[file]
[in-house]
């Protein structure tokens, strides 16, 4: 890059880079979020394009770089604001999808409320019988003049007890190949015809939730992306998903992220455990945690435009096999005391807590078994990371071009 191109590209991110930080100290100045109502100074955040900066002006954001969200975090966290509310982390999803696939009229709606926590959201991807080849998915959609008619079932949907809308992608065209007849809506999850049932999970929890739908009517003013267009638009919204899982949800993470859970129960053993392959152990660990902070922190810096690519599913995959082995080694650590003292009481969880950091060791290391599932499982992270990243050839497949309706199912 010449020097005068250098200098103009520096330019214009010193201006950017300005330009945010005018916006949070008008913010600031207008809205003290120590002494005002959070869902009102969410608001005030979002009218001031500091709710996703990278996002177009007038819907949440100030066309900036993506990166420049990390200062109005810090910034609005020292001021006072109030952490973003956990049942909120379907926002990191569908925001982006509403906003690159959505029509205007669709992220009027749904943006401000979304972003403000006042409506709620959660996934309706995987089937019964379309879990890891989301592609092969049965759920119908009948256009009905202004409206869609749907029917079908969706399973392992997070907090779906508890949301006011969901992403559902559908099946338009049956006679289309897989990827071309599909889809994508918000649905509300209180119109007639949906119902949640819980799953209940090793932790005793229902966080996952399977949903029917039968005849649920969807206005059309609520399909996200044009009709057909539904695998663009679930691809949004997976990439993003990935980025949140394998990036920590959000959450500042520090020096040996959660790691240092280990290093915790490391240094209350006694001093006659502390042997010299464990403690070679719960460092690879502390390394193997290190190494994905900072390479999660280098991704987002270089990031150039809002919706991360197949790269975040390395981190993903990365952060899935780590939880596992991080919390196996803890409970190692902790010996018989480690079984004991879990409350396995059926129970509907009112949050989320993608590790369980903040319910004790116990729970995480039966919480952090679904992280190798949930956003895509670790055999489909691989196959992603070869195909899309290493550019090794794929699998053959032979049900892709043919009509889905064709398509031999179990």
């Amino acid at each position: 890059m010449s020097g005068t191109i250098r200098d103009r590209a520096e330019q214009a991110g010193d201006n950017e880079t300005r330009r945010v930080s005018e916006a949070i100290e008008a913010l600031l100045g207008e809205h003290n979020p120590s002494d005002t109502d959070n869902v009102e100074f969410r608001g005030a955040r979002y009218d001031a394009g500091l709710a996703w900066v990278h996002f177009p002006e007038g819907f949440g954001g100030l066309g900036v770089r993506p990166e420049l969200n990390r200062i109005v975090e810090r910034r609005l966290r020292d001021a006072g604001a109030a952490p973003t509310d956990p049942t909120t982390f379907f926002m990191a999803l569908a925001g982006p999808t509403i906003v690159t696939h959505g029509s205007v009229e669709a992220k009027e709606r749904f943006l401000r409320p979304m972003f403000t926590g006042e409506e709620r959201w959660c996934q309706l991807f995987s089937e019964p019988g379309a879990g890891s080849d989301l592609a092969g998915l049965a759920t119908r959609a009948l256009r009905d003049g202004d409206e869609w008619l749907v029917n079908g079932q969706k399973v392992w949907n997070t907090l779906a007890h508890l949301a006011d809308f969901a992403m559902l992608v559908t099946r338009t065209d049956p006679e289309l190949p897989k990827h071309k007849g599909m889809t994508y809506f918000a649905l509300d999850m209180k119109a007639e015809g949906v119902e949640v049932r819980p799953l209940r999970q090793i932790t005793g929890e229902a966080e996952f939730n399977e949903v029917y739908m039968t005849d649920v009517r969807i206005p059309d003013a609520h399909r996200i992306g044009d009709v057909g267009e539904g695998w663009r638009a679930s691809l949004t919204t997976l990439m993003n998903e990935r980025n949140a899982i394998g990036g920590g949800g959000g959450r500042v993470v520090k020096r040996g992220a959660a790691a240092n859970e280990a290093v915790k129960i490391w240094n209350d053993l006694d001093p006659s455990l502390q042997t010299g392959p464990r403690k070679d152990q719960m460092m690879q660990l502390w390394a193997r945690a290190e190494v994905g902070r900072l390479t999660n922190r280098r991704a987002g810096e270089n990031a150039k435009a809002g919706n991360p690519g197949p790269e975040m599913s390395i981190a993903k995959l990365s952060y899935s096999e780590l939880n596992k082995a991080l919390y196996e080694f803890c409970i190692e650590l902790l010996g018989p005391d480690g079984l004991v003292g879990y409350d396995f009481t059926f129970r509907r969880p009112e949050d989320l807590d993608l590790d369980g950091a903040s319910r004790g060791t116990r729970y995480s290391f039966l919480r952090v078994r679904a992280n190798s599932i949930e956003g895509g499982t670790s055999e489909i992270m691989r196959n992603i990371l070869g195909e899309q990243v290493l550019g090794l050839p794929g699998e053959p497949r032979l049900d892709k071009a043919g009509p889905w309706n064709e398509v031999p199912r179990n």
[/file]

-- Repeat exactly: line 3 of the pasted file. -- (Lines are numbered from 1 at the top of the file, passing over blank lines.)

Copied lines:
């Amino acid at each position: 890059m010449s020097g005068t191109i250098r200098d103009r590209a520096e330019q214009a991110g010193d201006n950017e880079t300005r330009r945010v930080s005018e916006a949070i100290e008008a913010l600031l100045g207008e809205h003290n979020p120590s002494d005002t109502d959070n869902v009102e100074f969410r608001g005030a955040r979002y009218d001031a394009g500091l709710a996703w900066v990278h996002f177009p002006e007038g819907f949440g954001g100030l066309g900036v770089r993506p990166e420049l969200n990390r200062i109005v975090e810090r910034r609005l966290r020292d001021a006072g604001a109030a952490p973003t509310d956990p049942t909120t982390f379907f926002m990191a999803l569908a925001g982006p999808t509403i906003v690159t696939h959505g029509s205007v009229e669709a992220k009027e709606r749904f943006l401000r409320p979304m972003f403000t926590g006042e409506e709620r959201w959660c996934q309706l991807f995987s089937e019964p019988g379309a879990g890891s080849d989301l592609a092969g998915l049965a759920t119908r959609a009948l256009r009905d003049g202004d409206e869609w008619l749907v029917n079908g079932q969706k399973v392992w949907n997070t907090l779906a007890h508890l949301a006011d809308f969901a992403m559902l992608v559908t099946r338009t065209d049956p006679e289309l190949p897989k990827h071309k007849g599909m889809t994508y809506f918000a649905l509300d999850m209180k119109a007639e015809g949906v119902e949640v049932r819980p799953l209940r999970q090793i932790t005793g929890e229902a966080e996952f939730n399977e949903v029917y739908m039968t005849d649920v009517r969807i206005p059309d003013a609520h399909r996200i992306g044009d009709v057909g267009e539904g695998w663009r638009a679930s691809l949004t919204t997976l990439m993003n998903e990935r980025n949140a899982i394998g990036g920590g949800g959000g959450r500042v993470v520090k020096r040996g992220a959660a790691a240092n859970e280990a290093v915790k129960i490391w240094n209350d053993l006694d001093p006659s455990l502390q042997t010299g392959p464990r403690k070679d152990q719960m460092m690879q660990l502390w390394a193997r945690a290190e190494v994905g902070r900072l390479t999660n922190r280098r991704a987002g810096e270089n990031a150039k435009a809002g919706n991360p690519g197949p790269e975040m599913s390395i981190a993903k995959l990365s952060y899935s096999e780590l939880n596992k082995a991080l919390y196996e080694f803890c409970i190692e650590l902790l010996g018989p005391d480690g079984l004991v003292g879990y409350d396995f009481t059926f129970r509907r969880p009112e949050d989320l807590d993608l590790d369980g950091a903040s319910r004790g060791t116990r729970y995480s290391f039966l919480r952090v078994r679904a992280n190798s599932i949930e956003g895509g499982t670790s055999e489909i992270m691989r196959n992603i990371l070869g195909e899309q990243v290493l550019g090794l050839p794929g699998e053959p497949r032979l049900d892709k071009a043919g009509p889905w309706n064709e398509v031999p199912r179990n």